In this case, the Fourth District granted M’s petition for a writ challenging an Orange County juvenile court’s order terminating reunification services and setting a permanency planning hearing, holding that there was insufficient evidence in the record to support the order.
Under the circumstances presented here (i.e., a basically fit parent who struggles with caring for a child with special medical needs), the correct analytical framework is not whether it would be safe to return daughter to mother without any further involvement of SSA or the court. The petition notes that returning daughter to mother “would not have closed the case. Rather, it would initiate a period of Family Maintenance wherein the court and counsel would be able to continue monitoring [daughter’s] medication while in Mother’s care.” Indeed, though this does not occur automatically, juvenile courts have discretion to continue family maintenance services beyond the 18-month review hearing if the dependent child is returned to the custody of the parent. (Bridget A. v. Superior Court (2007) 148 Cal.App.4th 285, 312.)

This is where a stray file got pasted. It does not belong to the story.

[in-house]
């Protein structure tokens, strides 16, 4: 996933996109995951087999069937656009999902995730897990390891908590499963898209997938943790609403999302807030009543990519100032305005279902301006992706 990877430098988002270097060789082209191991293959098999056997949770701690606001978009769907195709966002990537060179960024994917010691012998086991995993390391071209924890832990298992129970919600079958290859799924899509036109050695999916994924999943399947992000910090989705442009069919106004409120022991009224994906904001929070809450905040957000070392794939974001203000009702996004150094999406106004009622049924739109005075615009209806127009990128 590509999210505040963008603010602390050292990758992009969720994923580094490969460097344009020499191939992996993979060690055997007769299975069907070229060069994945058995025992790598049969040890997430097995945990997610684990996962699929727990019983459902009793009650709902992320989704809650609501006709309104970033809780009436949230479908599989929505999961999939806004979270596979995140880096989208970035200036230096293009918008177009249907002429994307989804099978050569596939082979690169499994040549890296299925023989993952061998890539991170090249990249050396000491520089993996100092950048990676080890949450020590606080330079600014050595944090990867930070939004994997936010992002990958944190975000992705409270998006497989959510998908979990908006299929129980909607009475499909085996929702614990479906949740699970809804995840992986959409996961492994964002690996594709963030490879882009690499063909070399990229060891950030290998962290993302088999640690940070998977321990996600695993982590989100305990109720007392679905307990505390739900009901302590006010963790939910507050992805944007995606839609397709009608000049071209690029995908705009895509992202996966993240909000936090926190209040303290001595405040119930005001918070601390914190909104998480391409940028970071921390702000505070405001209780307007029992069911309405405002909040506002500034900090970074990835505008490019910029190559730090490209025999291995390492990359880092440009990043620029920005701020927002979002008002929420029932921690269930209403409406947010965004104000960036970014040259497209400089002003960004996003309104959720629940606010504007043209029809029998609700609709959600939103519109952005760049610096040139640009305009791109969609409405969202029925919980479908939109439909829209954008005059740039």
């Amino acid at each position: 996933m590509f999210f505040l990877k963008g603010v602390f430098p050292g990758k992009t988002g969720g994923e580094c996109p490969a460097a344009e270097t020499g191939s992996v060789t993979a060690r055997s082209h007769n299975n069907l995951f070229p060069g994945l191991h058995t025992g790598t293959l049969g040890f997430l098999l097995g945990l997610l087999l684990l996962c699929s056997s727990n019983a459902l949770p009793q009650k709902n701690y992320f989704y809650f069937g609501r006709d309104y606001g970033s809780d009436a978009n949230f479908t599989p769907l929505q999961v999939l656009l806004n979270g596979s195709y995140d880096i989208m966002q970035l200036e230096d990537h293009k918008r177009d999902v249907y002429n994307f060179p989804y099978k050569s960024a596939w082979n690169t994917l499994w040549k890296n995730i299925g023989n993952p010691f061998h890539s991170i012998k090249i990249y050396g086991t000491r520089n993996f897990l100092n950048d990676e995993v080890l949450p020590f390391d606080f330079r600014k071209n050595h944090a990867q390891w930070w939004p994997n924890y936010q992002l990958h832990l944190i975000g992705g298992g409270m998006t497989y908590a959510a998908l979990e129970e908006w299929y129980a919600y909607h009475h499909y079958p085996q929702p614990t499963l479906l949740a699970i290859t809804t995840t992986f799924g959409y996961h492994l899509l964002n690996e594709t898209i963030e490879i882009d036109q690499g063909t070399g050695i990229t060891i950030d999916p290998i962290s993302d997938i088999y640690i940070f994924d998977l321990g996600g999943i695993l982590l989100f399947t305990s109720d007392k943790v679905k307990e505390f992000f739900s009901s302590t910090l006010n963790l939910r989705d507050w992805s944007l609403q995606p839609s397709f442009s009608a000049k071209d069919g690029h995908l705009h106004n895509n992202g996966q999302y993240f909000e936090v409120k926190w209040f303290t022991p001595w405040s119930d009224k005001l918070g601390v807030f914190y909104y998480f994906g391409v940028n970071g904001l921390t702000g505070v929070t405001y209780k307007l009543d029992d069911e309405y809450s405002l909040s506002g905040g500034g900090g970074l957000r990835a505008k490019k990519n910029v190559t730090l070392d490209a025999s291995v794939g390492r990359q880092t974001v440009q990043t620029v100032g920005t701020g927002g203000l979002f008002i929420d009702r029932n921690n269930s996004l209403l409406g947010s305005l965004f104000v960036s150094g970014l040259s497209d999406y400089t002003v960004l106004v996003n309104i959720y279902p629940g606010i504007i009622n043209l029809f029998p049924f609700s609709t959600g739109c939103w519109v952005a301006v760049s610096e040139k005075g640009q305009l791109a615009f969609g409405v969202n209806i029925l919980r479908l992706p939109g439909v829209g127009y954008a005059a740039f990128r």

We conclude that, viewed from the perspective appropriate to this case, the court’s ruling lacks substantial evidence. There is insufficient evidence in our record to support a conclusion that there is currently a substantial danger of physical harm to daughter, if she is returned to mother’s custody with checks in place to verify that mother is administering medication to daughter and transporting daughter to medical appointments. We agree there is substantial evidence that mother cannot be trusted to care for daughter on her own. We disagree there is substantial evidence that daughter will suffer physical harm if she is returned to mother’s custody with appropriate monitoring in place to assist her in maintaining the necessary discipline and hard work of caring for daughter.
The full opinion can be read here.